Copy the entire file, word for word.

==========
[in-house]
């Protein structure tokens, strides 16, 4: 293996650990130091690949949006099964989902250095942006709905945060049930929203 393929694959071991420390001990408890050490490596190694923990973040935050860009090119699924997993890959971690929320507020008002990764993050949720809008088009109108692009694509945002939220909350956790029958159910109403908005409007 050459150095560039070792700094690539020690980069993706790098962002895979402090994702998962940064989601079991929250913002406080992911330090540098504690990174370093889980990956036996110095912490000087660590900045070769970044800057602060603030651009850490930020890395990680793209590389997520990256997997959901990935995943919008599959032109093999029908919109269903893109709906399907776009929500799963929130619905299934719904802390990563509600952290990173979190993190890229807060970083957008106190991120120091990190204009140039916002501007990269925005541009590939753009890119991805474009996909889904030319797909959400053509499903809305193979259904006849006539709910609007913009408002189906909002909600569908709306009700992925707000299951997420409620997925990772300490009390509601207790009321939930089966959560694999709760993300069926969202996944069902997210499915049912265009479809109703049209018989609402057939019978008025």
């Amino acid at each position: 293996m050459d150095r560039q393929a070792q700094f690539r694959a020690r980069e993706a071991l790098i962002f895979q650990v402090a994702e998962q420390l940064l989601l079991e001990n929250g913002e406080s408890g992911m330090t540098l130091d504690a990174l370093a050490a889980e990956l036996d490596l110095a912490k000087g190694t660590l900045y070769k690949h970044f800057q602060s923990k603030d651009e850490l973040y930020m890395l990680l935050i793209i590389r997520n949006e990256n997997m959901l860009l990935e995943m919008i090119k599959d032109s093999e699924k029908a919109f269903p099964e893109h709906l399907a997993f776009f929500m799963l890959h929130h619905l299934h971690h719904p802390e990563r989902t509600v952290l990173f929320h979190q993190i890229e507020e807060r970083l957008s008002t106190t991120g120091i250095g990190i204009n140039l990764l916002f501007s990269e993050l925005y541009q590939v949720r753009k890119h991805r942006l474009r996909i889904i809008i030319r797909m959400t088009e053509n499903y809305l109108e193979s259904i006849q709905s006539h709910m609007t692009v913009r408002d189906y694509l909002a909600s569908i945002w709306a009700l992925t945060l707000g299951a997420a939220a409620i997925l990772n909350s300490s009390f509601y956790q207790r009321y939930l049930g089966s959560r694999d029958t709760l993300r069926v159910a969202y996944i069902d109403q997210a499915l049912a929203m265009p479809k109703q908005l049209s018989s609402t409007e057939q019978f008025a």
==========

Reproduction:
[in-house]
């Protein structure tokens, strides 16, 4: 293996650990130091690949949006099964989902250095942006709905945060049930929203 393929694959071991420390001990408890050490490596190694923990973040935050860009090119699924997993890959971690929320507020008002990764993050949720809008088009109108692009694509945002939220909350956790029958159910109403908005409007 050459150095560039070792700094690539020690980069993706790098962002895979402090994702998962940064989601079991929250913002406080992911330090540098504690990174370093889980990956036996110095912490000087660590900045070769970044800057602060603030651009850490930020890395990680793209590389997520990256997997959901990935995943919008599959032109093999029908919109269903893109709906399907776009929500799963929130619905299934719904802390990563509600952290990173979190993190890229807060970083957008106190991120120091990190204009140039916002501007990269925005541009590939753009890119991805474009996909889904030319797909959400053509499903809305193979259904006849006539709910609007913009408002189906909002909600569908709306009700992925707000299951997420409620997925990772300490009390509601207790009321939930089966959560694999709760993300069926969202996944069902997210499915049912265009479809109703049209018989609402057939019978008025």
């Amino acid at each position: 293996m050459d150095r560039q393929a070792q700094f690539r694959a020690r980069e993706a071991l790098i962002f895979q650990v402090a994702e998962q420390l940064l989601l079991e001990n929250g913002e406080s408890g992911m330090t540098l130091d504690a990174l370093a050490a889980e990956l036996d490596l110095a912490k000087g190694t660590l900045y070769k690949h970044f800057q602060s923990k603030d651009e850490l973040y930020m890395l990680l935050i793209i590389r997520n949006e990256n997997m959901l860009l990935e995943m919008i090119k599959d032109s093999e699924k029908a919109f269903p099964e893109h709906l399907a997993f776009f929500m799963l890959h929130h619905l299934h971690h719904p802390e990563r989902t509600v952290l990173f929320h979190q993190i890229e507020e807060r970083l957008s008002t106190t991120g120091i250095g990190i204009n140039l990764l916002f501007s990269e993050l925005y541009q590939v949720r753009k890119h991805r942006l474009r996909i889904i809008i030319r797909m959400t088009e053509n499903y809305l109108e193979s259904i006849q709905s006539h709910m609007t692009v913009r408002d189906y694509l909002a909600s569908i945002w709306a009700l992925t945060l707000g299951a997420a939220a409620i997925l990772n909350s300490s009390f509601y956790q207790r009321y939930l049930g089966s959560r694999d029958t709760l993300r069926v159910a969202y996944i069902d109403q997210a499915l049912a929203m265009p479809k109703q908005l049209s018989s609402t409007e057939q019978f008025a």